The Underdogs, a Story of the Mexican Revolution eBook

This eBook from the Gutenberg Project consists of approximately 144 pages of information about The Underdogs, a Story of the Mexican Revolution.

“Demetrio, we’re friends, aren’t we?  Well then, listen.  You may not believe it, but I’ve had a lot of experience with women.  Women!  Christ, they’re all right for a while, granted!  Though even that’s going pretty far.  Demetrio, you should see the scars they’ve given me . . . all over my body, not to speak of my soul!  To hell with women.  They’re the devil, that’s what they are!  You may have noticed I steer clear of them.  You know why.  And don’t think I don’t know what I’m talking about.  I’ve had a hell of a lot of experience and that’s no lie!”

“What do you say, Pancracio?  When are we going back to the ranch?” Demetrio insisted, blowing gray clouds of tobacco smoke into the air.

“Say the day, I’m game.  You know I left my woman there too!”

“Your woman, hell!” Quail said, disgruntled and sleepy.

“All right, then, our woman!  It’s a good thing you’re kindhearted so we all can enjoy her when you bring her over,” Manteca murmured.

“That’s right, Pancracio, bring one-eyed Maria An-tonia.  We’re all getting pretty cold around here,” Meco shouted from a distance.

The crowd broke into peals of laughter.  Pancracio and Manteca vied with each other in calling forth oaths and obscenity.


“Villa is coming!”

The news spread like lightning.  Villa—­the magic word!  The Great Man, the salient profile, the unconquerable warrior who, even at a distance, exerts the fascination of a reptile, a boa constrictor.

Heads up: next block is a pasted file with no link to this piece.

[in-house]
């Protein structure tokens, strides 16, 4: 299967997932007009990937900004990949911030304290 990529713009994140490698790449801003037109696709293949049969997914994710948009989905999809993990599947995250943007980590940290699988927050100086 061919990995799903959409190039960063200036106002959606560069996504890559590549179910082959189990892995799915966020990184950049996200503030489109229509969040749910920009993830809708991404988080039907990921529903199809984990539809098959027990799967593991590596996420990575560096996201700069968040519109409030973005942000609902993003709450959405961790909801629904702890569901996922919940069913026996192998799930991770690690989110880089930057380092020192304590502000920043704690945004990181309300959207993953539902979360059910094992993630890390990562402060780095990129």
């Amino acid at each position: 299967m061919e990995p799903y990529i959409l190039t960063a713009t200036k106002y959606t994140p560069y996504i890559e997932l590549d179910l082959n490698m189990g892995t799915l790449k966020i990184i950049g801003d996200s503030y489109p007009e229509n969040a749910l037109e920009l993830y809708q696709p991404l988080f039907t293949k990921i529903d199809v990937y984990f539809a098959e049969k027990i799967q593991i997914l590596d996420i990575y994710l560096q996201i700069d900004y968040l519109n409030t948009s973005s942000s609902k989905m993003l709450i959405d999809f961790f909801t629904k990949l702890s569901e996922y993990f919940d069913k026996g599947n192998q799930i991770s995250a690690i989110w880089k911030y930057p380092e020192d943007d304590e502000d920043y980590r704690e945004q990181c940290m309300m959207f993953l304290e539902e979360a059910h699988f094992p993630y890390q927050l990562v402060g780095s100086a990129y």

“Our Mexican Napoleon!” exclaimed Luis Cervantes.

“Yes!  The Aztec Eagle!  He buried his beak of steel in the head of Huerta the serpent!” Solis, Natera’s chief of staff, remarked somewhat ironically, adding:  “At least, that’s how I expressed it in a speech I made at Ciudad Juarez!”

The two sat at the bar of the saloon, drinking beer.  The “high hats,” wearing mufflers around their necks and thick rough leather shoes on their feet, ate and drank endlessly.  Their gnarled hands loomed across table, across bar.  All their talk was of Villa and his men.  The tales Natera’s followers related won gasps of astonish-ment from Demetrio’s men.  Villa!  Villa’s battles!  Ciu-dad Juarez . . .  Tierra Blanca . . .  Chihuahua . . .  Tor-reon. . . .

The bare facts, the mere citing of observation and ex-perience meant nothing.  But the real story, with its ex-traordinary contrasts of high exploits and abysmal cruel-ties was quite different.  Villa, indomitable lord of the sierra, the eternal victim of all governments . . .  Villa tracked, hunted down like a wild beast . . .  Villa the rein-carnation of the old legend; Villa as Providence, the ban-dit, that passes through the world armed with the blazing torch of an ideal:  to rob the rich and give to the poor.  It was the poor who built up and imposed a legend about him which Time itself was to increase and embellish as a shining example from generation to generation.

Project Gutenberg
The Underdogs, a Story of the Mexican Revolution from Project Gutenberg. Public domain.
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